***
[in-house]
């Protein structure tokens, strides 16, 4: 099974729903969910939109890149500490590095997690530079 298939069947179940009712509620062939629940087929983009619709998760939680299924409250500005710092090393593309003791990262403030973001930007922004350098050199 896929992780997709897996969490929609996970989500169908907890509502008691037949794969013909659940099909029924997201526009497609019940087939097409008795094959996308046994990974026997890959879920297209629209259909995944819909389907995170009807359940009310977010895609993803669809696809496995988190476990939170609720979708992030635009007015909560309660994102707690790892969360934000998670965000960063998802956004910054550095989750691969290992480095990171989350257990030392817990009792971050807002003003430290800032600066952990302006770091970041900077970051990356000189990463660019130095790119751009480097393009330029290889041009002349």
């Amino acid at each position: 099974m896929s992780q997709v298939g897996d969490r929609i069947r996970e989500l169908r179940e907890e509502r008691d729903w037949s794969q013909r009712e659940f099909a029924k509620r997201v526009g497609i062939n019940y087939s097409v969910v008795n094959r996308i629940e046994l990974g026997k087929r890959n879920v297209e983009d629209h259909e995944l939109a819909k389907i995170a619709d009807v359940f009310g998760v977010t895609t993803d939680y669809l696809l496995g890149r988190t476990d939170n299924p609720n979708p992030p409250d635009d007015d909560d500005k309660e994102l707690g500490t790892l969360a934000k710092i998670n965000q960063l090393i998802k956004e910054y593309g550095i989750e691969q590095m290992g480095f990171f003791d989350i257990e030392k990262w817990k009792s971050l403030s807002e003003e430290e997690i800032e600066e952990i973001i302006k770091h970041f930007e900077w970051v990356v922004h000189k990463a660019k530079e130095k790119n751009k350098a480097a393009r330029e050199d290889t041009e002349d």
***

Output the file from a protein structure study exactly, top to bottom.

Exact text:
[in-house]
């Protein structure tokens, strides 16, 4: 099974729903969910939109890149500490590095997690530079 298939069947179940009712509620062939629940087929983009619709998760939680299924409250500005710092090393593309003791990262403030973001930007922004350098050199 896929992780997709897996969490929609996970989500169908907890509502008691037949794969013909659940099909029924997201526009497609019940087939097409008795094959996308046994990974026997890959879920297209629209259909995944819909389907995170009807359940009310977010895609993803669809696809496995988190476990939170609720979708992030635009007015909560309660994102707690790892969360934000998670965000960063998802956004910054550095989750691969290992480095990171989350257990030392817990009792971050807002003003430290800032600066952990302006770091970041900077970051990356000189990463660019130095790119751009480097393009330029290889041009002349």
């Amino acid at each position: 099974m896929s992780q997709v298939g897996d969490r929609i069947r996970e989500l169908r179940e907890e509502r008691d729903w037949s794969q013909r009712e659940f099909a029924k509620r997201v526009g497609i062939n019940y087939s097409v969910v008795n094959r996308i629940e046994l990974g026997k087929r890959n879920v297209e983009d629209h259909e995944l939109a819909k389907i995170a619709d009807v359940f009310g998760v977010t895609t993803d939680y669809l696809l496995g890149r988190t476990d939170n299924p609720n979708p992030p409250d635009d007015d909560d500005k309660e994102l707690g500490t790892l969360a934000k710092i998670n965000q960063l090393i998802k956004e910054y593309g550095i989750e691969q590095m290992g480095f990171f003791d989350i257990e030392k990262w817990k009792s971050l403030s807002e003003e430290e997690i800032e600066e952990i973001i302006k770091h970041f930007e900077w970051v990356v922004h000189k990463a660019k530079e130095k790119n751009k350098a480097a393009r330029e050199d290889t041009e002349d």